MORGANTOWN — The envelope, please.
This year’s West Virginia recipient of the Milken Educator Award just thought she was recording that Tuesday morning assembly at her school for posterity.
Thought she’d put it online and tweet it out.
After all, that’s what Jennifer Reaves does daily at Mylan Park Elementary.
Actually, she does a lot more than that.
She’s the lone technology integration specialist at the school on Chaplin Hill Road.
With her signature smile and trademark denim jacket, she advances technology literacy — while calming tech-jitters — at the same time:
No, you didn’t break your laptop.
Yes, you will learn computer coding, even if you are a kid, because you’re smart. You’ll learn computer coding especially because you’re a kid.
No, you didn’t permanently delete the pictures of your grandchildren from Thanksgiving.
Yes, it was OK to tell it to update.
No, you didn’t break your laptop (again).
So, anyway, she made sure to chronicle the proceedings via iPad video, since she knew a Mylan Park teacher was being honored by the Milken Family Foundation.
From its headquarters in Santa Monica, Calif., the foundation annually and nationally recognizes innovation in teaching.
When Jane Foley, a former teacher who is senior vice president of the foundation’s Educator Awards division read the name, Reaves unraveled, happily.
“I put my iPad down and said, ‘Wha-a-a-a-t?’” Reaves said, as she laughed and brushed tears at the same time.
Reaves is among just 40 educators from across the country, and the only one from West Virginia, to receive the award known in school circles as the “Oscars of Teaching.”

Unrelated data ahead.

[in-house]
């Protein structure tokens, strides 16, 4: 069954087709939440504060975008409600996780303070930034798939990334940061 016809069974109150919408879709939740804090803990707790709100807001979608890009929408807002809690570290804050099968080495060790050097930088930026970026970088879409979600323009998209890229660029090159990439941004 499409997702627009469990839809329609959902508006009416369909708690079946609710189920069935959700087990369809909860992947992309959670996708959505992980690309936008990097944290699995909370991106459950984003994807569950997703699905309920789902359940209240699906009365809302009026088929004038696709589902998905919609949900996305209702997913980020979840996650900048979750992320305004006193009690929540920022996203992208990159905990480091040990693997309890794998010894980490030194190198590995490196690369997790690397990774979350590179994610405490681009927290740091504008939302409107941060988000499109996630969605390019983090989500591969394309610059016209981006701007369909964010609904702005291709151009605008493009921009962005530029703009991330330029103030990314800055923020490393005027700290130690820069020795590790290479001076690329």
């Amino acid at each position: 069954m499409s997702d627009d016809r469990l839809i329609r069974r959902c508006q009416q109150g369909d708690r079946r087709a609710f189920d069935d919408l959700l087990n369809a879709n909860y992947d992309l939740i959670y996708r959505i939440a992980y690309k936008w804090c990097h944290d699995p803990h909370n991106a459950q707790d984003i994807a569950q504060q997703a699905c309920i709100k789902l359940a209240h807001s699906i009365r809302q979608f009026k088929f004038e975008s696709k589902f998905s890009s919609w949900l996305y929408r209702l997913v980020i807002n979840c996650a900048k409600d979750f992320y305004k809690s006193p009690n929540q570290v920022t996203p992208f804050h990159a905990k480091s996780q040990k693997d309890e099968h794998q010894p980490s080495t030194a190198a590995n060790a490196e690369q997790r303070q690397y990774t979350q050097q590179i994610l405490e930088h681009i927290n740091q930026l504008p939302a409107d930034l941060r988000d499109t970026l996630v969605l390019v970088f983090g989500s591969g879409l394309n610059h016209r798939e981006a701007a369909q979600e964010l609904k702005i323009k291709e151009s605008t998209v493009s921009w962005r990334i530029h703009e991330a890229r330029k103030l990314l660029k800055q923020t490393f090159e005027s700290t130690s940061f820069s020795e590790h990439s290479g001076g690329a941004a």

She also received $25,000 as part of the recognition, and will attend a conference will her fellow winners, the Milken Educator Forum in New Orleans, this March.
Reaves previously second-grade teacher at another school, and was known for her work integrating technology and lesson plans when Mylan Park Principal Anne Lupo recruited her for the job two years ago.
“I said, ‘Jen, you’re a teacher,’” Lupo said. “Technology will be your classroom.”
Lupo praised Reaves for her work at Mylan Park Elementary. She doesn’t just teach tech to students, the principal said.
She teaches tech to teachers: Google Classroom. Nearpod. Skills, apps and more.
“I am confident this is just the beginning of many, many years of innovative, creative and thoughtful teaching by Jennifer,” state Superintendent of Schools Steve Paine said. “The Mountain State is lucky to claim her as of our own.”
Reaves, who grew up in Virginia and Florida, holds advertising and education degrees from WVU.
Don’t look for educator’s “Oscar” winner to take any time off, she said.
“I’ll be back here tomorrow, teaching, because I love what I do.”
Avarie Schrader, a studious third-grader at Mylan Park Elementary, said she was happy for the award recipient.
“She helps us if we have trouble with our Chromebooks,” Avarie said. “I want to be a teacher. Like her.”